Bipartisanship is rare these days, but the surveillance activities revealed by leaker Edward Snowden seem to have brought together progressive Democrats and libertarian-leaning Republicans in their mutual distrust of the National Security Agency’s spying operations.
Government officials have been making the trek to Capitol Hill for a month now to testify about two of the NSA’s programs since documents leaked in early June revealed that the government is collecting metadata on all domestic phone calls as well as incidentally sweeping up American communications during broad foreign intelligence collection operations. But when government officials tried to assure House Judiciary Committee members on Wednesday that the programs are legal and strike an appropriate balance between national security and civil liberties, they found very few sympathetic members on either side of the aisle. Instead, the witnesses encountered a rare showing of bipartisanship as the committee turned angrily on the actions of the intelligence community.
Witnesses quickly found themselves on the defensive as members of Congress questioned whether the NSA had acted beyond the bounds of USA Patriot Act Section 215, the so-called “business records” provision under which the metadata collection program takes place. Of particular importance to several members was the fact that Section 215 stipulates that only persons relevant to an investigation can be targeted -- a standard many lawmakers believe has been misinterpreted by the government and the secret Foreign Intelligence Surveillance Court in order to authorize the metadata program.
“This is unsustainable, it’s outrageous and must be stopped immediately,” said Rep. John Conyers, D-Mich., the top Democrat on the committee. “It’s clear to me that we have a very serious violation of the law in which the judiciary committee very clearly put in the issue of relevance.”
Speaking after Conyers, Rep. James Sensenbrenner, R-Wis., defended his colleague’s line of questioning on relevance before warning the witnesses that if the government does not change how it is using Section 215, there will not be enough votes in the House of Representatives to reauthorize the statute when it expires in two years.
Next came progressive Rep. Jerrold Nadler, D-N.Y., who lit into the witnesses, echoing his colleagues concern that the metadata program is “totally unprecedented and way beyond the statute.” Nadler and one of the witnesses, Deputy Attorney General James Cole, had a testy exchange about the civil liberties implications of the program. Like Conyers and Sensenbrenner, Nadler appeared visibly put off by the justifications put forward by the witnesses.
In addition to Cole, the witnesses on the first panel were Robert Litt, legal counsel in the Office of the Director of National Intelligence; John Inglis, a top official at the NSA; and Stephanie Douglas, executive assistant director of the National Security Branch at the Federal Bureau of Investigation. A second panel that was more sparsely attended by members included two supporters of the programs, former NSA legal counsel Stewart Baker, former DOJ attorney Steven Bradbury and two civil liberties advocates, Jameel Jaffer of the American Civil Liberties Union and Kate Martin of the Center for National Security Studies.
Rep. Ted Poe, R-Texas, a former judge, began his line of questioning by reading the Fourth Amendment aloud. “Now, I have read that many times, and I don’t see in here anywhere an exception for National Security,” Poe said. “Do any of you see a national security exemption to the Fourth Amendment?” Unsatisfied with the answer he received, Poe repeated the question. “We’re gonna argue till the sun goes down,” he said. “The Fourth Amendment doesn’t mention national security exceptions.”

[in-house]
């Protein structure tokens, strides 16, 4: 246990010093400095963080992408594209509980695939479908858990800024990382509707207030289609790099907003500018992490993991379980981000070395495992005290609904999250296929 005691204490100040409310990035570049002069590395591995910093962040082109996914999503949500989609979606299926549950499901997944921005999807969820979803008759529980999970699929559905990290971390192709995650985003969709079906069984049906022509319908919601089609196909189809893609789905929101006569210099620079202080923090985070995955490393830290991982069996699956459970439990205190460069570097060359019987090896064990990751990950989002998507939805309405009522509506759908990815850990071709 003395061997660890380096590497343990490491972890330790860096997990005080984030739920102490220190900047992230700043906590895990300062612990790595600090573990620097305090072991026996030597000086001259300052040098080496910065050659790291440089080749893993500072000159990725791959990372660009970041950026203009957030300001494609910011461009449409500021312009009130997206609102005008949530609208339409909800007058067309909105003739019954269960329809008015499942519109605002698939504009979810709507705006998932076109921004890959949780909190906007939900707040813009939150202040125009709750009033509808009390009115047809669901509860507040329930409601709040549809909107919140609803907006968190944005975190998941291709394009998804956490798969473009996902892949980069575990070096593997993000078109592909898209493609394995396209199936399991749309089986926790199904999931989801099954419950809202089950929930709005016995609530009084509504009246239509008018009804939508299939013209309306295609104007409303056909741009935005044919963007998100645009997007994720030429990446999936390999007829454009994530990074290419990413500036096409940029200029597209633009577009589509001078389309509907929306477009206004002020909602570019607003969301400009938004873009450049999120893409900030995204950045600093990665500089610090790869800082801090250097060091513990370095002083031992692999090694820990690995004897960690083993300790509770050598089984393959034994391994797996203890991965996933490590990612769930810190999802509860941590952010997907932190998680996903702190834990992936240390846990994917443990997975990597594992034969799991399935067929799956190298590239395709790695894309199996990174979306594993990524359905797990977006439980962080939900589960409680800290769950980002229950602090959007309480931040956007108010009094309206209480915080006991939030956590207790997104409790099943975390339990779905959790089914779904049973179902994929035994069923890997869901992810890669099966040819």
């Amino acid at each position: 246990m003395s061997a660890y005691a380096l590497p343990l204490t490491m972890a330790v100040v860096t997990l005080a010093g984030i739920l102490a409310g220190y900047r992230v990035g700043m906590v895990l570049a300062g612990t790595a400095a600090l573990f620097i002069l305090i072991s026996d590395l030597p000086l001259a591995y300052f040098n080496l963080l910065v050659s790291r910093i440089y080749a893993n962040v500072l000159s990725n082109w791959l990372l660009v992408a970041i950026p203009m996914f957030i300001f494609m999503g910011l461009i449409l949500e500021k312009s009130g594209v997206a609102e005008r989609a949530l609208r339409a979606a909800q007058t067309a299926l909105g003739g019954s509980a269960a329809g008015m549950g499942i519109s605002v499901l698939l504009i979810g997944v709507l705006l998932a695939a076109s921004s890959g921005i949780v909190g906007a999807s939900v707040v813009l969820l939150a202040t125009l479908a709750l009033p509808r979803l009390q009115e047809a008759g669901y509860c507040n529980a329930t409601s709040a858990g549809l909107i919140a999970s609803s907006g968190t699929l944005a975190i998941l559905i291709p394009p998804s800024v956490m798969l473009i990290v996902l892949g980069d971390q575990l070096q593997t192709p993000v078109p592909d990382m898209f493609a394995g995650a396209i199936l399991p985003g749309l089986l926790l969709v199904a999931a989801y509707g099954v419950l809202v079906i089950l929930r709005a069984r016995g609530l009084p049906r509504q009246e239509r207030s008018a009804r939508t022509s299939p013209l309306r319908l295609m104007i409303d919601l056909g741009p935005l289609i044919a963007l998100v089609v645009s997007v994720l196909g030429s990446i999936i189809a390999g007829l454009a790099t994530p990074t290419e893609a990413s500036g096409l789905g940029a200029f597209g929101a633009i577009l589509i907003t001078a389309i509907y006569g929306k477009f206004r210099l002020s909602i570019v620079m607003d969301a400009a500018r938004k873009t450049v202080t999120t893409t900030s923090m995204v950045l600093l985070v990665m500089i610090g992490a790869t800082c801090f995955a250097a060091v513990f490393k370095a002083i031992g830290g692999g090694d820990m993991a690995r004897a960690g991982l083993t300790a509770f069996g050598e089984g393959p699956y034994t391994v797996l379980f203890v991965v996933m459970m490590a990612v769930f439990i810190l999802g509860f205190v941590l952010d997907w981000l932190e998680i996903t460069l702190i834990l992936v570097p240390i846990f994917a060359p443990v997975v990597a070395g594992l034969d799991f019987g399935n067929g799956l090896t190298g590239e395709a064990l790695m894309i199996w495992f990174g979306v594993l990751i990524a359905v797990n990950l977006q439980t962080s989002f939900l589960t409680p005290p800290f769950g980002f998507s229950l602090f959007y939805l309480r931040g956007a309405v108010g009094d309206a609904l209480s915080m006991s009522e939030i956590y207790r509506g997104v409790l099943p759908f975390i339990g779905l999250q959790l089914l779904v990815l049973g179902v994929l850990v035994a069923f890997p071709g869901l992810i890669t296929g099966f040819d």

One of the last members to question the panel, Rep. Jason Chaffetz, R-Utah, engaged Deputy Attorney General Cole in a contentious back-and-forth over the idea of metadata vs. content. Chaffetz began by asking Cole whether the government considers location information metadata or content, a question raised by a recent Supreme Court case called United States v. Jones, in which the court ruled that using a GPS device to track the location of a person’s car over a period of time constituted a search under the Fourth Amendment. Cole stumbled in his response.
“Has the Department of Justice issued any guidance on Jones?” Chaffetz asked Cole. When Cole said the department was “in the process” of doing so, Chaffetz pounced.
“That is not an accurate answer,” Chaffetz said, citing known documents issued by the department on the case. Cole said he stood corrected, but would not commit to providing a copy of those guidance documents to the Judiciary Committee. Getting back to the original question, Cole said that he believed geolocation was somewhere in between content and metadata, but probably more like metadata than content.
“This is what scares me about what you’re doing and how you’re doing it,” Chaffetz said.
One of the last questions to the first panel came from Rep. Ted Deutch, D-Fla., who asked the witnesses, as many members did, about the role of the secret FISA court itself. “Does the panel understand why people may find this revelation shocking, that secret court rulings could expand the powers of the government beyond perhaps what was originally authorized by law?” he asked.
Cole responded: “All significant opinions and all significant pleadings that have been filed with the FISA court are made available to the committees, to the intelligence committee and judiciary committee,” he said. Then, softening his tone, he added, “but these are issues that we’re trying to grapple with, and trying to determine what we can let out so that we can have this broader discussion.”